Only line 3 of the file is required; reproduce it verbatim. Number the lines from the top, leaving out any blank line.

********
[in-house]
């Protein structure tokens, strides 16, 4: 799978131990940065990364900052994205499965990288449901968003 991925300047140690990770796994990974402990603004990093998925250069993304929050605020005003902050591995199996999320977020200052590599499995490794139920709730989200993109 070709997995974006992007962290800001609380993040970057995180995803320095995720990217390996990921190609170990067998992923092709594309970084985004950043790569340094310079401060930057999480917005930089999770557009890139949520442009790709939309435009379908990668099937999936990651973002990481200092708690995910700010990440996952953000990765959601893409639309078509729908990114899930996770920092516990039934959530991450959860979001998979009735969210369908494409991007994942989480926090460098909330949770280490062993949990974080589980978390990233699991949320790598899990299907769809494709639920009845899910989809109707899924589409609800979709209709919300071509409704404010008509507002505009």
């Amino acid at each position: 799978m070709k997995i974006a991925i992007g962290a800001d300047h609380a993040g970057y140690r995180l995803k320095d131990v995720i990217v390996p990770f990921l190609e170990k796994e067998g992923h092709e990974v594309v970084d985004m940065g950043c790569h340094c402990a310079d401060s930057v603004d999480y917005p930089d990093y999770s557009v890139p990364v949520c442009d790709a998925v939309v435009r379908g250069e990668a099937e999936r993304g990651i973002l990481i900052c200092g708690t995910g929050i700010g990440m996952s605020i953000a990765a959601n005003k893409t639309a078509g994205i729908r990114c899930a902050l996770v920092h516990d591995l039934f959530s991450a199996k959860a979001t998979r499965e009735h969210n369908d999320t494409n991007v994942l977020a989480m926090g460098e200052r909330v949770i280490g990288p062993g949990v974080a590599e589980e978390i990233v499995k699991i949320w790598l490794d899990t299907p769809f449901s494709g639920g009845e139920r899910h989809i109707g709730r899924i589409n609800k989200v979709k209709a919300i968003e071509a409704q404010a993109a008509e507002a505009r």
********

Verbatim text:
């Amino acid at each position: 799978m070709k997995i974006a991925i992007g962290a800001d300047h609380a993040g970057y140690r995180l995803k320095d131990v995720i990217v390996p990770f990921l190609e170990k796994e067998g992923h092709e990974v594309v970084d985004m940065g950043c790569h340094c402990a310079d401060s930057v603004d999480y917005p930089d990093y999770s557009v890139p990364v949520c442009d790709a998925v939309v435009r379908g250069e990668a099937e999936r993304g990651i973002l990481i900052c200092g708690t995910g929050i700010g990440m996952s605020i953000a990765a959601n005003k893409t639309a078509g994205i729908r990114c899930a902050l996770v920092h516990d591995l039934f959530s991450a199996k959860a979001t998979r499965e009735h969210n369908d999320t494409n991007v994942l977020a989480m926090g460098e200052r909330v949770i280490g990288p062993g949990v974080a590599e589980e978390i990233v499995k699991i949320w790598l490794d899990t299907p769809f449901s494709g639920g009845e139920r899910h989809i109707g709730r899924i589409n609800k989200v979709k209709a919300i968003e071509a409704q404010a993109a008509e507002a505009r």